What people are saying - Write a review
We haven't found any reviews in the usual places.
Other editions - View all
answered appeared arms arrived asked attention beautiful became better brought called carried cause character close continued course cried death door effect entered exclaimed expression eyes face father fearful feeling fire followed fortune gave give guard half hand head heard heart honour hope horses hour interest Italy knew lady leave less light lived looked Lord manner Marchioness Marie matter means mind minutes Miss morning nature never night object observed once party passed person play poor possessed present received remained remarkable replied respect rest returned round seemed seen side soon spirit stand stood strange Street taken tell things thought tion took town turned voice whole wife woman young
Page 388 - To dream and dream, like yonder amber light, Which will not leave the myrrh-bush on the height; To hear each other's whisper'd speech; Eating the Lotos day by day, To watch the crisping ripples on the beach, And tender curving lines of creamy spray; To lend our hearts and spirits wholly To the influence of mild-minded melancholy...
Page 387 - All things are taken from us, and become Portions and parcels of the dreadful past. Let us alone. What pleasure can we have To war with evil? Is there any peace In ever climbing up the climbing wave? All things have rest, and ripen toward the grave In silence — ripen, fall, and cease: Give us long rest or death, dark death, or dreamful ease.
Page 233 - ... nothing will supply the want of prudence; and that negligence and irregularity, long continued, will make knowledge useless, wit ridiculous, and genius contemptible.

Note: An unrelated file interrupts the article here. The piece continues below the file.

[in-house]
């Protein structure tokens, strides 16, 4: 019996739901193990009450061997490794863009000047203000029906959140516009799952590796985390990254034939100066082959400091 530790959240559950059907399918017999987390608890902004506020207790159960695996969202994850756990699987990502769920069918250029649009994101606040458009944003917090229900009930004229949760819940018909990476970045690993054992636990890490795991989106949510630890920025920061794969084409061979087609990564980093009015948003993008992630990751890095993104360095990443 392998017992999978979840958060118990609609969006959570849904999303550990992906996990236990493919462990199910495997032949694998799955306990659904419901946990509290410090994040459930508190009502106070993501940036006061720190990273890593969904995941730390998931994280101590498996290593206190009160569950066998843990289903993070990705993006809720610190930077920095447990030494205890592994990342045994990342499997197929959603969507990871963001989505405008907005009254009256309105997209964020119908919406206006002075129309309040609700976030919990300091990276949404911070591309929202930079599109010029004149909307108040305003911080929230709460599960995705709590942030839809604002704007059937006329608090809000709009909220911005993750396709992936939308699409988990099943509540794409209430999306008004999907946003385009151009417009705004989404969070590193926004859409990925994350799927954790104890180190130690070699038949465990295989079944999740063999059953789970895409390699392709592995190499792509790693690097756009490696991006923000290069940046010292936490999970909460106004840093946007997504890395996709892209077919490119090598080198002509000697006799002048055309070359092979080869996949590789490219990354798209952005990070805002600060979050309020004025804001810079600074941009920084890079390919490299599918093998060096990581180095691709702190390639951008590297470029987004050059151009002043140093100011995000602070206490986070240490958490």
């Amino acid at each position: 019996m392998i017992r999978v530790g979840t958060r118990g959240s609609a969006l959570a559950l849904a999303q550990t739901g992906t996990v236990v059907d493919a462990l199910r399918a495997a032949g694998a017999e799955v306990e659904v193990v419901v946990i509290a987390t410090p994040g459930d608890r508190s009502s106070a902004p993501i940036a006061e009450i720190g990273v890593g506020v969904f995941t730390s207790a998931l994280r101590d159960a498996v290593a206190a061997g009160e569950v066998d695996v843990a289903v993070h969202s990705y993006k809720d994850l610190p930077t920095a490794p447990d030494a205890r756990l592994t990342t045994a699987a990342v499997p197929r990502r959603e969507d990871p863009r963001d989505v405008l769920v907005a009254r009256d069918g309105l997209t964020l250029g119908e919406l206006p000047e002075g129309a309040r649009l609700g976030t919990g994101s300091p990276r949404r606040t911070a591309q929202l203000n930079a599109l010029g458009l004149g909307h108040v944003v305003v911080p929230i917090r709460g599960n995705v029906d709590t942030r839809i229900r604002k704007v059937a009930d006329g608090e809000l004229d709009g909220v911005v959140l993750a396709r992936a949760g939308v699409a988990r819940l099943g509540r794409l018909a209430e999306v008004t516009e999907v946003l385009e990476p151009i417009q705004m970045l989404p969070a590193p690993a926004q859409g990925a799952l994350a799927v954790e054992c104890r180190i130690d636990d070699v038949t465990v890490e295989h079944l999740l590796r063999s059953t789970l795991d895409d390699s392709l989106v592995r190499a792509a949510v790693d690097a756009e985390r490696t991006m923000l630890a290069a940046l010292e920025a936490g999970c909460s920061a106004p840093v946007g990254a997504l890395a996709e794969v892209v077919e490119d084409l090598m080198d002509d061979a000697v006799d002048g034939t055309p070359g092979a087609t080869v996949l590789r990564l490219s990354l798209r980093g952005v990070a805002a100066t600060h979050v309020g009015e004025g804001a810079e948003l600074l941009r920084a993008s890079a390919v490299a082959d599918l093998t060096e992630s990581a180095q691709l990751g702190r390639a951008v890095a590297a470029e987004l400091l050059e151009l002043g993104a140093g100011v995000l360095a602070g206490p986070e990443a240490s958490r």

Page 550 - At our feast we had a play called Twelve Night, or What you Will, much like the Comedy of Errors, or Menechmi in Plautus, but most like and neere to that in Italian called Inganni.
Page 69 - Lay not too much upon the back of a poor gentleman, who desires, without much noise, to lay down his life, and bleed the last drop to serve the Cause and you. I ask not your money for myself: if that were my end and hope, — viz. the pay of my place, — I would not open my mouth at this time. I desire to deny myself; but others will not be satisfied. I beseech you hasten supplies. Forget not your prayers. Gentlemen, I am Yours, OLIVER CROMWELL.* ' Lay not too much upon a poor gentleman...
Page 198 - Birde as it perch'd upon a bier ; That joyous smile was gone. And the face was white and wan As the downe upon the swan Doth appear, As I laye a-thynkynge — oh ! bitter flow'd the tear ! 7.
Page 60 - Hold, Lady Sneerwell — before you go, let me thank you for the trouble you and that gentleman have taken, in writing letters from me to Charles, and answering them yourself; and let me also request you to make my respects to the scandalous college, of which you are president, and inform them, that Lady Teazle, licentiate, begs leave to return the diploma they granted her, as she leaves off practice, and kills characters no longer.
Page 465 - Refined policy ever has been the parent of confusion ; and ever will be so, as long as the world endures. Plain good intention, which is as easily discovered at the first view, as fraud is surely detected at last, is, let me say, of no mean force in the government of mankind. Genuine simplicity of heart is an healing and cementing principle.
Page 331 - But then my study was to cog the dice, And dexterously to throw the lucky sice ; To shun ames-ace, that swept my stakes away, •) And watch the box, for fear they should convey > False bones, and put upon me in the play ; 3 Careful, besides, the whirling top to whip, And drive her giddy, till she fell asleep.